Change Labor Day So Employee Receives Unemployment

I live in Alabama, and my boss wants us to pay our employees early for the Labor Day holiday so that the income they receive will not effect their unemployment. They will be laid off the labor day week, but would normally receive one day pay for the holiday. Their holiday pay is enough to knock them out of any unemployment.

Is paying in another week legal in order to receive unemployment. We would officially notify the employees that labor day would be observed on another day since the law says unemployment is based on when it is earned, not paid.


  • 3 Comments sorted by Votes Date Added
  • My gut reaction is that I just wouldn't risk it.

    Despite the well-meaning intent and the "official" notification on paper that Labor Day would be observed on another day, the crux of the plan still feels like a scheme to alter the payment of unemployment benefits, which could be deemed fraudulent. I think this is especially true if your company has a long-standing policy of observing Labor Day on the actual day and giving holiday pay for that day. Labor Day being what it is, there's not much logical reason to observe it on a different day (e.g., the actual holiday fell on a weekend).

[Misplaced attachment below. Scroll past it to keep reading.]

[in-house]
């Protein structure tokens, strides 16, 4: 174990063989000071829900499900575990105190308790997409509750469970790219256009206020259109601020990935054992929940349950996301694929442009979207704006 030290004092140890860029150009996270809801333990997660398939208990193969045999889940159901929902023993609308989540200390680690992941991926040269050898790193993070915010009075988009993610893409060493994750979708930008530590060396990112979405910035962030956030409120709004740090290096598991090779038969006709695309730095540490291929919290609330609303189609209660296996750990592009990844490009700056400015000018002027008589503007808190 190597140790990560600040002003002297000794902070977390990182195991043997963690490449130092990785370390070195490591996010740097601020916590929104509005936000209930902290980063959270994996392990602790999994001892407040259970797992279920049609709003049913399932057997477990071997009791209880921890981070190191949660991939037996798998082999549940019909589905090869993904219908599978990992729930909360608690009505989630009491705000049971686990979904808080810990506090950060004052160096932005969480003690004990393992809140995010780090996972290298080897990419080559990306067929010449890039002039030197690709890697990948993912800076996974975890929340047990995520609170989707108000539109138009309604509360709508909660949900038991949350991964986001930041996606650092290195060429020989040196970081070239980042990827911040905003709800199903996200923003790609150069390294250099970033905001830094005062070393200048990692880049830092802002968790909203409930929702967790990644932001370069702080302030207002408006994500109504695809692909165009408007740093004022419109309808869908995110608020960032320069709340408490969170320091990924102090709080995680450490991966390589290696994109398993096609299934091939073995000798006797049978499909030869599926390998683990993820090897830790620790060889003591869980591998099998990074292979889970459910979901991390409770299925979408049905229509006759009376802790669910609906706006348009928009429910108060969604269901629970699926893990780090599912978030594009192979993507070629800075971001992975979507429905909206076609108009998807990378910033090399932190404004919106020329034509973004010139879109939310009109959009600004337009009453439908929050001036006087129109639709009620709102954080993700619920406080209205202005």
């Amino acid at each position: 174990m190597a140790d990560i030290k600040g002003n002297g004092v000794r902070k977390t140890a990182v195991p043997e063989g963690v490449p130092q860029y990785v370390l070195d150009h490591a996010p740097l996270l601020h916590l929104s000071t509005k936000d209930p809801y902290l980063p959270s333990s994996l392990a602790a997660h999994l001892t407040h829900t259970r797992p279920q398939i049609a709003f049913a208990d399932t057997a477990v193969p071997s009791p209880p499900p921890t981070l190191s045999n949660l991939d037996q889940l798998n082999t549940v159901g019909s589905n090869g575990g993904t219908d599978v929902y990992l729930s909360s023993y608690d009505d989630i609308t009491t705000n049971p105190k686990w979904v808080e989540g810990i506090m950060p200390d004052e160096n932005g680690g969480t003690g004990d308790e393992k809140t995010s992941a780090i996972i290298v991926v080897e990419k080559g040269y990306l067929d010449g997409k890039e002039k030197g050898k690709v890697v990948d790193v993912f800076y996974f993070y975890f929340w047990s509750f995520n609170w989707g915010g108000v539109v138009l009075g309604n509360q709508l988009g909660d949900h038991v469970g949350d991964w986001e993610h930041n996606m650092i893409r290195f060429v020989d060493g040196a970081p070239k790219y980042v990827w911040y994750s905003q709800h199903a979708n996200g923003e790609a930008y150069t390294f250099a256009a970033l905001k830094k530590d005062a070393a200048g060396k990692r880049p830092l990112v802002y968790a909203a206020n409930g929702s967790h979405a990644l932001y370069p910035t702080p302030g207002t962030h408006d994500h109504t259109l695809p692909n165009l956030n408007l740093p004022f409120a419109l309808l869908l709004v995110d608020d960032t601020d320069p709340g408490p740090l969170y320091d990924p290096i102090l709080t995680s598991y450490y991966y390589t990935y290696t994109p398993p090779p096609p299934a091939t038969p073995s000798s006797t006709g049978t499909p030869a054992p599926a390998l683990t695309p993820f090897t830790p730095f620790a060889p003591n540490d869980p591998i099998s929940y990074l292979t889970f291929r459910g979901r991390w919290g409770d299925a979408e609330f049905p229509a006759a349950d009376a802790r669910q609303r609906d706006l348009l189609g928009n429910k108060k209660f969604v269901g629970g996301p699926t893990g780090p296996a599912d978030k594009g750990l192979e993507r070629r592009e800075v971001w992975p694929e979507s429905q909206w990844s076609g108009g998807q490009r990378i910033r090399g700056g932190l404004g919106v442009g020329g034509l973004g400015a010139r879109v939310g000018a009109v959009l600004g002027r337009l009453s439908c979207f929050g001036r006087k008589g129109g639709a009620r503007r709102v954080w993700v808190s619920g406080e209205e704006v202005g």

Unfortunately, I don't think there's going to be anything in the black and white letter of the law that expressly signs off on a plan like this.

    With all of this said, this is just my careful self speaking. Some of the HR pros here might have some practical insight or some creative suggestions for working out this situation with your employees, but legally I'm just a little leery of it.
  • Would it be possible and/or advisable to lay them off prior to Labor Day, but pay them a "bonus" the week before?
  • Unless your state has a law specifying when holidays have to be recognized and paid, there is probably no regulation that would prohibit you from making August 31 (or any other day) a paid day off; or prevents you from giving your employees a bonus before the layoff. Additionally, unless you have a collective bargaining agreement or otherwise established Labor Day as a paid holiday, you don't have to provide holiday pay. So... I think you could accomplish what you want to do. I would just not characterize it as pay for Labor Day.
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